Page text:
whew!...I was looking at a couple others but this one had the best reviews by far. Thanks for all the tips Glen. I should be able to drift fish with this for a little while right? like I said im just running a vhf & GPS/sonar....and rarely a live well pump
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Old 10-17-2008, 04:50 PM
  #31  
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Default Re: Length of battery time on the water?

BoozeMonkey - 10/17/2008 7:42 PM

whew!...I was looking at a couple others but this one had the best reviews by far. Thanks for all the tips Glen. I should be able to drift fish with this for a little while right? like I said im just running a vhf & GPS/sonar....and rarely a live well pump
absolutley...I still don't like you tunring off the motor with just one batt - if you don't want to add one, think about a emergency $75 dollar jump pack you can carry...as not matter how good the batt, sh** happens...if you can keep the batt charged while at home with a battery tender ($35) the battt will last a lot longer....

google "battery tender"
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Old 10-22-2008, 07:37 PM
  #32  
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Default Re: Length of battery time on the water?

How about one of these?

Never have a dead battery again!

Battery Brain prevents a dead battery using micro-electronic technology to continually monitor your battery’s voltage and isolate it from any possible discharge. It will even disconnect it from the vessel's electrical system, at a predetermined level, to ensure that you always have enough power to start your engine. You'll save on towing and replacement battery costs and reduce the risk of theft with remote disconnection. Easily installs on the positive terminal with a wrench and a screwdriver. Waterproof and designed for marine use. Maximum ignition surge current 1100A, normal operating mode, 250A. Draws 10mA in operation.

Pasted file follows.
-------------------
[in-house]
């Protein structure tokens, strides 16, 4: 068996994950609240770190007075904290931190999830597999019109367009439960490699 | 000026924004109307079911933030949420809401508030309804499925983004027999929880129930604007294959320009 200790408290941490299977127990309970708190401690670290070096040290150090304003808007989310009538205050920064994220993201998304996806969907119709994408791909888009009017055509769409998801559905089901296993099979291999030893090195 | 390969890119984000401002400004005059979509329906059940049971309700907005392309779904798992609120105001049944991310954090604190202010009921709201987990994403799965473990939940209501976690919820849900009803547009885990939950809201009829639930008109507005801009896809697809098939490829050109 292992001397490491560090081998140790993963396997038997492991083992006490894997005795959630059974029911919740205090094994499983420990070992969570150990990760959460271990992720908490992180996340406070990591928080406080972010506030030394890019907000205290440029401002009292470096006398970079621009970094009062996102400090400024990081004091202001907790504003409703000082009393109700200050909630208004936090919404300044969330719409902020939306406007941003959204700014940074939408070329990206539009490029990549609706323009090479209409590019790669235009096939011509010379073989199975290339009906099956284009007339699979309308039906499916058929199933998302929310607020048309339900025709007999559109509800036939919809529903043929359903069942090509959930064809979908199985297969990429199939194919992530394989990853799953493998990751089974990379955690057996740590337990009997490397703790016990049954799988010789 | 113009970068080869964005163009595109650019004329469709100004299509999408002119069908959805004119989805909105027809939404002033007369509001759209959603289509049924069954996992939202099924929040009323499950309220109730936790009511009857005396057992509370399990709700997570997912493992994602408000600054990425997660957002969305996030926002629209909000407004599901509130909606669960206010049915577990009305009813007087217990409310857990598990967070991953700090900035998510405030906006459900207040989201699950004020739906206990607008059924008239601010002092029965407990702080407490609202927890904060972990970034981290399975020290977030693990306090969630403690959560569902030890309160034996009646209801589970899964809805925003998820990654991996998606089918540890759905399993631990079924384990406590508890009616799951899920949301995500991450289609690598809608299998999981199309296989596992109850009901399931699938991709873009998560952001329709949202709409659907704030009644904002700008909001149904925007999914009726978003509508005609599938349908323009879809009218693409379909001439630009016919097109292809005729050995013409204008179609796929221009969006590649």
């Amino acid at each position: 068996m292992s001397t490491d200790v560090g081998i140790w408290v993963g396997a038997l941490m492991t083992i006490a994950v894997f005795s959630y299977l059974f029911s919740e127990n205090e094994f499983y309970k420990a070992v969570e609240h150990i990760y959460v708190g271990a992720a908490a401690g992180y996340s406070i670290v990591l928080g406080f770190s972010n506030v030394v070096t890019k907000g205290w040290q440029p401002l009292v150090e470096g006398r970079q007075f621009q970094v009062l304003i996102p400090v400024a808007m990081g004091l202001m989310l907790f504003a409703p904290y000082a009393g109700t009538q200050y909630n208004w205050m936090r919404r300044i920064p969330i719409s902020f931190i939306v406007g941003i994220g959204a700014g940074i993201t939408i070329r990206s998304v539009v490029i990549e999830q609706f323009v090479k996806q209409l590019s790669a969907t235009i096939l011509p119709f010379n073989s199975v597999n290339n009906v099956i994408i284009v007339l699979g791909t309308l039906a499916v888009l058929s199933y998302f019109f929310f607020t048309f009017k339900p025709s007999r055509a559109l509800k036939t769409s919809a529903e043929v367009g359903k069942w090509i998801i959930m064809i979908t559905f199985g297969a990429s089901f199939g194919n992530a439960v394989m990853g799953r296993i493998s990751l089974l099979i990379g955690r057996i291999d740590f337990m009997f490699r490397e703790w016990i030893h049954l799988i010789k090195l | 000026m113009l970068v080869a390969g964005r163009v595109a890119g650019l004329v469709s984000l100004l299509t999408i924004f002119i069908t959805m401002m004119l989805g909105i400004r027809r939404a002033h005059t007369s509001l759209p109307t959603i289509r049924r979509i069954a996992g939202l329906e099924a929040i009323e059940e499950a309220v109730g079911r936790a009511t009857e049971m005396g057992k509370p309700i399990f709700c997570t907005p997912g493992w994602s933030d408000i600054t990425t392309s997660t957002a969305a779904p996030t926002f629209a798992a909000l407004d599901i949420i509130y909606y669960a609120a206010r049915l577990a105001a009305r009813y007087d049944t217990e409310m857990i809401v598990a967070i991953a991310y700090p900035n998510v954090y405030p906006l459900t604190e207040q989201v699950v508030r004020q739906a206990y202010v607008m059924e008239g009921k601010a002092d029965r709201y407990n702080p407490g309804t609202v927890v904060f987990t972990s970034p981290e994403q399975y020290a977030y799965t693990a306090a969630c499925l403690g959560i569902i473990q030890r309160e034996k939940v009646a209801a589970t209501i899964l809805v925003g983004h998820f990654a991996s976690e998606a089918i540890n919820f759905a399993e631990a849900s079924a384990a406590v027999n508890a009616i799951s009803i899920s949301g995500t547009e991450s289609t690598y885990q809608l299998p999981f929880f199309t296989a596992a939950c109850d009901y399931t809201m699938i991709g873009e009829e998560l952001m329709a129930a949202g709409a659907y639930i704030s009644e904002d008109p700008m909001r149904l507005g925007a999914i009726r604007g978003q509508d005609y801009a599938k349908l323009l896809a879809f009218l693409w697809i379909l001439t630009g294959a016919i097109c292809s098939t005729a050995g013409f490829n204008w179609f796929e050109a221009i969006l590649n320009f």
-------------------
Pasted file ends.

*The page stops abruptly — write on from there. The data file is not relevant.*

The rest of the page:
http://www.smgy.net/

Designed specifically for marine use
Extra rugged for saltwater durability
Running capability of 1,000 amps for 20 consecutive seconds
Single moving part
Stainless-steel hardware
Salt water corrosion resistant, with marine grade construction
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Includes 2 remotes
Marine Battery Brain, Type III (with Remote) $99.99
Marine Battery Brain, Type IV (with Wired Manual Switch) $99.99





http://www.westmarine.com/webapp/wcs...9&classNum=208
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Old 10-22-2008, 07:48 PM
  #33  
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Default Re: Length of battery time on the water?

BuddahB - 10/16/2008 7:06 PM I generally run out to the fishing grounds with the battery switch on "ALL", then if I intend to drift I switch to one or the other so If I run it low I still have a fully charged secondary battery to start. At least I hope so...
I'm not sure I'd do that either. I'm c+p this from Grady White's web site; it's a pretty good explanation on how to properly use a battery switch with a single engine:

Battery select switches are found on boats with two or more batteries. They designate which battery or battery bank is being used for starting the engine, powering the accessories and receiving a charge from the outboard engine(s). There are four positions on the switch: 1, 2, BOTH and OFF. Position 1 pulls from Battery 1 or Bank 1; Position 2 pulls from Battery 2 or Bank 2. The BOTH position is utilized when you cannot crank the engine in Positions 1 or 2 alone due to weak batteries, and combines the power from both batteries or banks. After starting an engine the switch should be returned to the 1 or 2 position. We do not recommend operating for extended periods in the BOTH position. In normal use with twin engines, select Position 1 on one switch and Position 2 on the other so both batteries are being used and charged. On single engine applications, alternate between Position 1 and 2 routinely. The OFF position should be used only when the engine is not running to secure the electrical system and prevent accidental discharge. The bilge pump automatic float switches will still operate when the switch is in the OFF position. Note: Never turn the battery select switch to the OFF position while an engine is running, including passing through the OFF position when switching from 1 to 2. This can cause damage to the engine's charging system.